The distribution of disposable income has remained fairly stable over the past five years, according to the preliminary results of the Survey on Income and Living Conditions conducted by Statistics Iceland (EU-SILC). In 2022, the Gini coefficient, which shows the distribution of disposable income within the national population, stood at 24.2. A Gini coefficient of 0 indicates perfect equality, where everyone has the same income, while a coefficient of 100 expresses perfect inequality where only one person has all the income. Between 2018 and 2022, the Gini coefficient hit its lowest point at 24.2 in 2018 and 2022 and peaked at 24.8 in 2020.
In 2022, the Gini coefficient was 31.1 when social transfers from authorities to households wasn‘t included in the calculation. This suggests that social assistance, such as financial aid from municipalities, child benefits, housing benefits, unemployment benefits, and disability benefits, effectively mitigates inequality. Over the past five years, the Gini coefficient without social transfers reached its lowest point in 2018 at 29.1 and its highest in 2021 at 31.7. This is the first time that Statistics Iceland releases data on the Gini coefficient without social transfers, offering an opportunity to assess the impact of such assistance on overall equality.
In 2022, inequality was relatively low in Iceland in comparison with other European countries. The Gini coefficient in Iceland was the third lowest in Europe, with an index of 24.2, whereas the average Gini coefficient among European Union countries stood at 29.6. Bulgaria had the highest Gini coefficient at 38.4, whereas Slovakia had the lowest at 21.2. Among the Nordic countries, Iceland had the lowest inequality, with Denmark recording a Gini coefficient of 27.7, Sweden 27.6, and Finland 26.6. While data for Norway in 2022 is unavailable, previous years indicated a Gini coefficient ranging from 24.8 to 25.4.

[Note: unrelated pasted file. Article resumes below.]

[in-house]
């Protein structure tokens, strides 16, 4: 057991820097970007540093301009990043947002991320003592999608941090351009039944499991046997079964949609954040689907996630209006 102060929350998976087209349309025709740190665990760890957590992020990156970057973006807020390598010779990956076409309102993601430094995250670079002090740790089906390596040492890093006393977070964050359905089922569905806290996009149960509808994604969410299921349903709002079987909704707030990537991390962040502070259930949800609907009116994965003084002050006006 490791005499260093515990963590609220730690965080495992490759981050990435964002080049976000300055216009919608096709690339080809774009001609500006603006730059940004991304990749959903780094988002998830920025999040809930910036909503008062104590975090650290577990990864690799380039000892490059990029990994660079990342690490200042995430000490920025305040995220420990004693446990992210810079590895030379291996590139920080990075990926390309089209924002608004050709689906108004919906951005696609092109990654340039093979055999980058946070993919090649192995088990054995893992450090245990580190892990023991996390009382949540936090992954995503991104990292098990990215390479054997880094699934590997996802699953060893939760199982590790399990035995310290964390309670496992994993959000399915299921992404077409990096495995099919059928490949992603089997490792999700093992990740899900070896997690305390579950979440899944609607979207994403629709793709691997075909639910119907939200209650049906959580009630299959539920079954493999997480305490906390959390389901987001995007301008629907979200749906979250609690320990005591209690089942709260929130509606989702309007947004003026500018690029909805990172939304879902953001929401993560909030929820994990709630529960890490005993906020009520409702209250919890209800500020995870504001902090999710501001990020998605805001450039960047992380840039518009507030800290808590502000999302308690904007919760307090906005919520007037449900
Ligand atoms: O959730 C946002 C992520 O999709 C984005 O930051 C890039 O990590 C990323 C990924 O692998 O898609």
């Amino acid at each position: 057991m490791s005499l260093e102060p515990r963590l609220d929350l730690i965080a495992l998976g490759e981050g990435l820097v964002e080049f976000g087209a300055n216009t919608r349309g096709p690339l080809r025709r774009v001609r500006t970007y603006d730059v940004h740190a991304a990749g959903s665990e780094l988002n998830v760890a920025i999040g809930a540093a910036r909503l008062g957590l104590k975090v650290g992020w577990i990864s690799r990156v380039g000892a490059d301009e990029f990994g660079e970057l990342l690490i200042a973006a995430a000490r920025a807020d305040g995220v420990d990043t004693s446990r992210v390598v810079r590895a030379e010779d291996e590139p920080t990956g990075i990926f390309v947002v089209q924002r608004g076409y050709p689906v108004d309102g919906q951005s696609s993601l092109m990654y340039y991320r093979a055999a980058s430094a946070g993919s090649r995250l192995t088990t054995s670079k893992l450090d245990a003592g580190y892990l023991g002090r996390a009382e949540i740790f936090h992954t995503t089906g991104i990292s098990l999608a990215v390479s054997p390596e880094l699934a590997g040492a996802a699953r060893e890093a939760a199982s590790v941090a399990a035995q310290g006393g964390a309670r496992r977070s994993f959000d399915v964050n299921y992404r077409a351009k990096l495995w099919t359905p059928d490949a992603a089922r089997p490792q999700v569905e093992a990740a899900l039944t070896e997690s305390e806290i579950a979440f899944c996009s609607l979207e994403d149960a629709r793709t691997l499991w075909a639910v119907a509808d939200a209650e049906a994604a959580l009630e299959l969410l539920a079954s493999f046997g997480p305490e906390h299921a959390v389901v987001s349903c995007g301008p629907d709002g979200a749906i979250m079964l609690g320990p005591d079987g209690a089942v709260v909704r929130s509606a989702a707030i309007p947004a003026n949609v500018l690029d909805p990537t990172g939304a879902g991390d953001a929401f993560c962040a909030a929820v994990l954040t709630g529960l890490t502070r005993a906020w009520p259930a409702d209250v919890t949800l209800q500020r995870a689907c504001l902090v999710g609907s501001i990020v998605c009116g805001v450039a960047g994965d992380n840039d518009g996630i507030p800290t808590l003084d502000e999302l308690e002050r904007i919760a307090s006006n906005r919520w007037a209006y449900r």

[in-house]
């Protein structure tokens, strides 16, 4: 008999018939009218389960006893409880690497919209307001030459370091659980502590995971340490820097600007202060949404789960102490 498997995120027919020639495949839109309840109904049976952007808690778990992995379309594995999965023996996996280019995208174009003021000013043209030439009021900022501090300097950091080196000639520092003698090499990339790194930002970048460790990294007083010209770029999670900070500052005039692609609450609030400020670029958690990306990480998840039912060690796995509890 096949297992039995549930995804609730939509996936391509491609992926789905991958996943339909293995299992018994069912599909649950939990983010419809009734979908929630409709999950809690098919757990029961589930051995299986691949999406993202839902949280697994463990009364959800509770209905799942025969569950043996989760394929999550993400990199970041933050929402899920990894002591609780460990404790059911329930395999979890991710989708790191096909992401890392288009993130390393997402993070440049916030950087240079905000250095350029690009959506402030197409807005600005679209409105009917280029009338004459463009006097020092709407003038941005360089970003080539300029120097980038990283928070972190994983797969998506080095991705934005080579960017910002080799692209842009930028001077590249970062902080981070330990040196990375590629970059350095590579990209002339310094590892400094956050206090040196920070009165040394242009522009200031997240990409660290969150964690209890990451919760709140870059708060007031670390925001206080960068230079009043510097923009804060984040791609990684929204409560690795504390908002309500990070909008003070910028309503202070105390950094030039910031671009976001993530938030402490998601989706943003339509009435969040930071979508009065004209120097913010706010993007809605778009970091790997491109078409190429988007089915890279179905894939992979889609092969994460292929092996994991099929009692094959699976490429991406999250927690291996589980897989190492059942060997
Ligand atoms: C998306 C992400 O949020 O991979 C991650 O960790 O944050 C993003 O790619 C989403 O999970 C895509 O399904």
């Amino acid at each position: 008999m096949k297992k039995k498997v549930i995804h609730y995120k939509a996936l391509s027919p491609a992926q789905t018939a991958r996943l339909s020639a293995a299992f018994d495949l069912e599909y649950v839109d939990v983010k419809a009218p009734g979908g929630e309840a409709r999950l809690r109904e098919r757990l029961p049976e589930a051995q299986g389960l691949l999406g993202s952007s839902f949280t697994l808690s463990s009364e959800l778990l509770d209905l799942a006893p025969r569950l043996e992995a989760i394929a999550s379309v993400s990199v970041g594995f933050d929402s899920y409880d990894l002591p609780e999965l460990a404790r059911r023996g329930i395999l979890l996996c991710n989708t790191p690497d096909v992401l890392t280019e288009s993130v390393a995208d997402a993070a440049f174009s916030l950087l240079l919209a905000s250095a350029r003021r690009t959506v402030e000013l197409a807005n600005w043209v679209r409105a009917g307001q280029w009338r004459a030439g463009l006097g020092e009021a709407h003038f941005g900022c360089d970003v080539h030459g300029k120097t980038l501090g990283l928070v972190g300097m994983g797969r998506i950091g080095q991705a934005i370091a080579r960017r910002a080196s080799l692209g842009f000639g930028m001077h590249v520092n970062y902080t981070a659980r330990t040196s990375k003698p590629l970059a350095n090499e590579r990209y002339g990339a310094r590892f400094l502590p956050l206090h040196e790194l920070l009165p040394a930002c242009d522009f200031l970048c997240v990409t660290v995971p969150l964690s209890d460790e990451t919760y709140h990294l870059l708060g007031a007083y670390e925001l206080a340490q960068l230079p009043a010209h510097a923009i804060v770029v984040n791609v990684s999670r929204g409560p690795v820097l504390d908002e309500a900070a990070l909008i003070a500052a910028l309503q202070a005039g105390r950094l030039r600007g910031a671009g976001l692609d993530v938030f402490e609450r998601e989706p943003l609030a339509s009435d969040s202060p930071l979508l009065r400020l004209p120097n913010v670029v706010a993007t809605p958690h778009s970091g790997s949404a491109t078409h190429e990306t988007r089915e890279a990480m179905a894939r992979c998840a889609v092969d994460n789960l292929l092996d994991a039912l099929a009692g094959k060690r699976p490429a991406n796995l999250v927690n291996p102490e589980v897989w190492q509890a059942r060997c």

In 2022, the income quintile share ratio, a measure of income disparity between the highest and lowest income quintiles, stood at 3.5. This indicates that the top 20% of households had 3.5 times more equivalised disposable income than the bottom 20% of households. Equivalised disposable income is a measure of household income that takes account of the differences in a household's size and composition. Similar to the Gini coefficient, the quintile share ratio has had minimal fluctuations since 2018, reaching its lowest point of 3.3 in that year and peaking at 3.6 in 2020. These figures indicate limited changes in the income disparity between the highest and lowest income quintiles during this period.
The income disparity between the top and bottom income quintiles widens notably when social transfers are not considered. The quintile share ratio without social transfers was 6.2 in 2022, much higher than when these transfers are factored in. This highlights the substantial impact of assistance from authorities to households in reducing the income gap between individuals in the bottom and top income quintiles.
About the data
Information on the income distribution is derived from the Survey on Income and Living Conditions (EU-SILC). In recent years, Statistics Iceland has made efforts to enhance the processing of EU-SILC data, focusing on improving timeliness and reliability. As a result, the time series has been updated, incorporating refined weights, more precise confidence intervals, and enhanced processing methods. Figures for the years 2019-2022 are preliminary.